Recorded at Emeline Studios by Ian Sadler. Released via Fox Records on Friday 4 May 2018.
Layover (or as they prefer—the all-lowercase—layover) are an emo pop-punk band from Birmingham, England (UK) with an ear for light, jangly pop punk songs.
Founded in 2014, their early compositions had a “very DIY” feel to it. The band took 2016 off and reinvented themselves, emerging with both a new energy and more mature sound.
The result is an EP of rather American-sounding pop punk songs (think Tiny Moving Parts from Minnesota, and Tigers Jaw and The Wonder Years from Pennsylvania) addressing topics such as mental health, loss, sensitivity and sincerity.
With jangly guitars, bouncing bass and halftime drums, and emotional, passionately sung lyrics, EP opener “Hunger pains” (track 1) was the first song written during writing sessions for this release. As such it is probably the track that most closely resembles a perfect crossover from Layover’s old and new sounds. It is pure emo pop-punk with lyrics to match:
“On the day that you told me you finally saw me at my lowest. I’d never want you to know just how much I was hurting ’cause it’s nothing compared to what you’re facing. You’d never want it to show.”
The track slows down about two-thirds of the way in for a gentler, arpeggio-driven middle-eight before returning to its original tempo to take the song to its lamentful conclusion, “I’m a shadow of the person that’s never coming back”.
As the title suggests, “Coffee and fluoxetine” (track 2) addresses mental health. “Do you remember when we both discussed the way my head makes me see the bad in everything?” Rainsford sings. And later, “You said ‘take care of yourself and put your mental health first”. Rhythmically the song dances around, changing tempo, flipping between chords and arpeggios. It’s a surprisingly upbeat and jolly song for one that seemingly explores feeling let down by someone leaving you while you are at your lowest. And then suddenly. It ends.
The shortest track on the EP, “Hollow me out” (track 3) hits the ground running with a hop and a skip of a riff. “I feel so uncomfortable in my own skin” sings Rainsford, and the music fidgets and dances about in sympathy. The track slows down for a few bars while he ponders, “I’d be lying through my coffee stained teeth if I told you I was hopeful or happy.” And then they’re back up to pace, jittering to the end of the track.
Track 4, “Slumber” opens with a simple, reflective and gentle melody. This is my favourite track on the EP. It has dynamics, it has passion, and an almost tangible vulnerability, a wistful melancholy.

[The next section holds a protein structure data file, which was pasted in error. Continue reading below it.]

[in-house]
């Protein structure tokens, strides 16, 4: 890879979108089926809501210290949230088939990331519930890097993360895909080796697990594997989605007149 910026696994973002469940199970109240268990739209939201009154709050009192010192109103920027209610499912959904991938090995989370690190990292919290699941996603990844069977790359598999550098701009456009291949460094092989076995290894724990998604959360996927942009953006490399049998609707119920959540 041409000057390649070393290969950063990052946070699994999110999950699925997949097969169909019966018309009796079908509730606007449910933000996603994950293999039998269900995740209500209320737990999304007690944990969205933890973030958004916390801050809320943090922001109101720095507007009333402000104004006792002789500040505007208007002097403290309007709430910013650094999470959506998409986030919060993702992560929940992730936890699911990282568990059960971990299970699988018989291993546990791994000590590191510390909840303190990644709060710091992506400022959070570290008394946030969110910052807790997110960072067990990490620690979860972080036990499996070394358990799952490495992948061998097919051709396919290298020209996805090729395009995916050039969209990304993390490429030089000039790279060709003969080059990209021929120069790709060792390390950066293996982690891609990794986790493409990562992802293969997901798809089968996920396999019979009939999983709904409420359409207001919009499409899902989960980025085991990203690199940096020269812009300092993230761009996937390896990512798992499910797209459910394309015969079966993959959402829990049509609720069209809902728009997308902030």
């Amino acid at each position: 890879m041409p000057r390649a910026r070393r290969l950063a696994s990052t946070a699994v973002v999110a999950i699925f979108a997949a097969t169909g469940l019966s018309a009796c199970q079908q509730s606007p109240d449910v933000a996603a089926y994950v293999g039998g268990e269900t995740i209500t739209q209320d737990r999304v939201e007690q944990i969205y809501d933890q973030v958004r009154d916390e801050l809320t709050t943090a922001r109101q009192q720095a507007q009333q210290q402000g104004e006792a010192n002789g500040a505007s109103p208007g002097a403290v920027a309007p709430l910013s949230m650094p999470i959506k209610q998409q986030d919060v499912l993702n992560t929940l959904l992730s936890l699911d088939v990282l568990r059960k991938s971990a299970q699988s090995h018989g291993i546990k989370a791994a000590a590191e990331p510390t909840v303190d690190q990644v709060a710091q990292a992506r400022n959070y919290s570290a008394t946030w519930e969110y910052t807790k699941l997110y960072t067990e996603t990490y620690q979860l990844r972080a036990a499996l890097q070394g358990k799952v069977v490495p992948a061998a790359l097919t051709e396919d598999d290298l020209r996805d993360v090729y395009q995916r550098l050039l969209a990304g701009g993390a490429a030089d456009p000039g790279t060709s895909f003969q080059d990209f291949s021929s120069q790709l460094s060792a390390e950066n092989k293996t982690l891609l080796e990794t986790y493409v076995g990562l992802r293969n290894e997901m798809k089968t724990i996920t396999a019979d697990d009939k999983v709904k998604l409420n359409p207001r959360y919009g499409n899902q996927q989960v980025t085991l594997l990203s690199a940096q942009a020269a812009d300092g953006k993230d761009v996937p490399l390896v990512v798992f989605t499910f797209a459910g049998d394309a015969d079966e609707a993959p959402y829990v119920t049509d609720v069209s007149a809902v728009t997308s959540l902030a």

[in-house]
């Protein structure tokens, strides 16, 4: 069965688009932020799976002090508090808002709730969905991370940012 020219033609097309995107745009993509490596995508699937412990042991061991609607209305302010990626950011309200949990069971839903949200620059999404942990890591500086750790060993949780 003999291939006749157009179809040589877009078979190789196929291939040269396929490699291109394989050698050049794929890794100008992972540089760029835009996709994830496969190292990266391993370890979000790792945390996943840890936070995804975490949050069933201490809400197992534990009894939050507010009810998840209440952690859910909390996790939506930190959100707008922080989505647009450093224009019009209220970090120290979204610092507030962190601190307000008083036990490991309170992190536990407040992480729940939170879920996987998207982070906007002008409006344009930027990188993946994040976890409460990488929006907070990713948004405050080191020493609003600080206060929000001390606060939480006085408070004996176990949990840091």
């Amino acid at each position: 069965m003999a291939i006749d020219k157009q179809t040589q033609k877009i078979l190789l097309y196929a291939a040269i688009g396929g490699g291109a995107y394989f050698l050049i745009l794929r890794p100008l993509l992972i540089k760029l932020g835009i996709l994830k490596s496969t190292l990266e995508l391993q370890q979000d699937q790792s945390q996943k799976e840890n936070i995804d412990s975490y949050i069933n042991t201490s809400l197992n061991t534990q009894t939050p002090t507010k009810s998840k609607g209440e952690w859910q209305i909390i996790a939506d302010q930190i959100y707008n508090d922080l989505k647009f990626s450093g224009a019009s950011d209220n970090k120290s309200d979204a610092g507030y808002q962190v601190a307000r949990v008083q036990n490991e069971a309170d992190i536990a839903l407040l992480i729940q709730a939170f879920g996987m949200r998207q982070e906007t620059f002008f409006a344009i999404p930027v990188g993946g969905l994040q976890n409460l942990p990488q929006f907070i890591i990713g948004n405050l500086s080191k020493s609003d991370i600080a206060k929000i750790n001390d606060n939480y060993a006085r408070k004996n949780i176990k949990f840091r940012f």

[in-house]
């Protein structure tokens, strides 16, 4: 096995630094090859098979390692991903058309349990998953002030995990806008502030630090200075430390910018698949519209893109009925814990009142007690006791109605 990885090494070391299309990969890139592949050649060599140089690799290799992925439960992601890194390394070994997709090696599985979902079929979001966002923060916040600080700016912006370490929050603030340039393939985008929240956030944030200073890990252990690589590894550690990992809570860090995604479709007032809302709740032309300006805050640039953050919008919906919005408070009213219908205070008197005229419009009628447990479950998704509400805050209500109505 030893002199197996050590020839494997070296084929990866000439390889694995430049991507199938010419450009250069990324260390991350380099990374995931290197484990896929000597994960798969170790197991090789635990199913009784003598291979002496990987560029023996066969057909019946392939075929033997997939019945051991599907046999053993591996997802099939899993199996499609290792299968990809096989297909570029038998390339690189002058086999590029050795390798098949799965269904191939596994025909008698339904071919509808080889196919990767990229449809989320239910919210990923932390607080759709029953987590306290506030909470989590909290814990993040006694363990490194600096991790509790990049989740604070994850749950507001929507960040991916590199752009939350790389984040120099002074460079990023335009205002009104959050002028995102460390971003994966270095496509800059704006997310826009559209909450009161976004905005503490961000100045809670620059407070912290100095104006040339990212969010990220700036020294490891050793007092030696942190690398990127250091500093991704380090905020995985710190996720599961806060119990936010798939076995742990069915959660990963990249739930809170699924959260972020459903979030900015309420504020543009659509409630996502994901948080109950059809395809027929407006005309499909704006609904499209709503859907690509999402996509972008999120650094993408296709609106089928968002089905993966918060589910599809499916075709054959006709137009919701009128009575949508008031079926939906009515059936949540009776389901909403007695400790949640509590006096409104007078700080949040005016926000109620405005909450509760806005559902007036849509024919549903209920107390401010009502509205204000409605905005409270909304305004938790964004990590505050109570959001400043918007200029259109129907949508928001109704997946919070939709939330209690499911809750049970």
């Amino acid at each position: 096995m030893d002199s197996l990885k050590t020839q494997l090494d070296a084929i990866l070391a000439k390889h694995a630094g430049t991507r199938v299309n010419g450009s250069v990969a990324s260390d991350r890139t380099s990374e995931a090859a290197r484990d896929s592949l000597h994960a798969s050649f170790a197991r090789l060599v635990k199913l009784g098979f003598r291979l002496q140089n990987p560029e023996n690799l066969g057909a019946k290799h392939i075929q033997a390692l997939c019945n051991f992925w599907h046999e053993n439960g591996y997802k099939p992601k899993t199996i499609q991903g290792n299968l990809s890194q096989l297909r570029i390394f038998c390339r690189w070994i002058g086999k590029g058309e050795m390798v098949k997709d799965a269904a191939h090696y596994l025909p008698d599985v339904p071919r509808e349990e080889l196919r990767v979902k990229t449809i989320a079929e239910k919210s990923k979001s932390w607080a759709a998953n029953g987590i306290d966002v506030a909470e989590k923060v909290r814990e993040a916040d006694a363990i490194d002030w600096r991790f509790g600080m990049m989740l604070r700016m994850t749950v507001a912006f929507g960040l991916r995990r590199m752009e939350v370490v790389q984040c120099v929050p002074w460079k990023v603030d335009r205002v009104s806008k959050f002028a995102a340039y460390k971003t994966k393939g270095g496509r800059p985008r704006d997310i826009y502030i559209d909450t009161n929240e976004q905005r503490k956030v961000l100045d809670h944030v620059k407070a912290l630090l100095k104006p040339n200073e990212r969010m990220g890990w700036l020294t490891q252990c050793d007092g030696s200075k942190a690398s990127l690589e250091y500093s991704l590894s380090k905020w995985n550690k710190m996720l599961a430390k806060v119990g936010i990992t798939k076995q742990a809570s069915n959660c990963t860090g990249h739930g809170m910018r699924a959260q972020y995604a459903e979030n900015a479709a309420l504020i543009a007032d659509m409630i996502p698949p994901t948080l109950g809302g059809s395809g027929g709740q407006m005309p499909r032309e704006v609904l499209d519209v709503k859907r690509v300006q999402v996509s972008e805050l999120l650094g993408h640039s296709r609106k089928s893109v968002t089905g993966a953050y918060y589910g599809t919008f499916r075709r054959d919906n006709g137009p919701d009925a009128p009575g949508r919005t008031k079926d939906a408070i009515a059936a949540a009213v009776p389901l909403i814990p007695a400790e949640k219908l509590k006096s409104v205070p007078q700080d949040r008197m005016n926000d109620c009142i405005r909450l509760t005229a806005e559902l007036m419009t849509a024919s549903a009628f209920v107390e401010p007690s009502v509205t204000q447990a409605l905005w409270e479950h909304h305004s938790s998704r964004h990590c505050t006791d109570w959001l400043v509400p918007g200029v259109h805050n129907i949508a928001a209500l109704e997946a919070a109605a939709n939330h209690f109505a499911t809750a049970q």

With many songs you can read your own meaning into the lyrics, place your own story within the narrative. The song is an open letter to his late mother, about the night he was told over the phone that she had died. For me, when I first heard it, it spoke of the love that had slipped away—that missed opportunity.
It’s a beautiful, almost haunting song that stayed with me for hours after listening to it.
The final track on the EP, “Your laughter never leaves” (track 5) is built around a riff that initially alternately gallops and chimes before it morphs and evolves into a driving, almost progressive track that pieces together everything from the previous four songs: it has space and depth, crashing chords and delicate arpeggios, and vocals that are variously quiet and passionately loud. It’s the perfect note on which to end the EP.
This release is a perfect example of why I insist on listening, where possible, to a release at least three times. On my first listen through I dismissed it as just another pop-punk American-influenced emo release. But delving deeper into it, taking my time to listen more carefully to each song and read through the lyrics I found myself relating to the lyrics and appreciating the musical nuances of each track. On each listen I heard new layers of instrumentation and appreciated more the song writing. I’m already looking forward to hearing what they will write next.
This is an EP that if you give it some careful attention it will give you back a lot more than you initially expect. Dismiss it as just another disposable emo pop-punk release at your peril: there is a depth to these five songs that will gently get under your skin.
Review score: 85%
I kindly received this EP to review from Inception Press, an artist-friendly, UK-based, independent, alternative music publicity and management agency. I didn’t get paid for this review but I do get to the keep the EP. I am not linked to either Layover or Inception Press.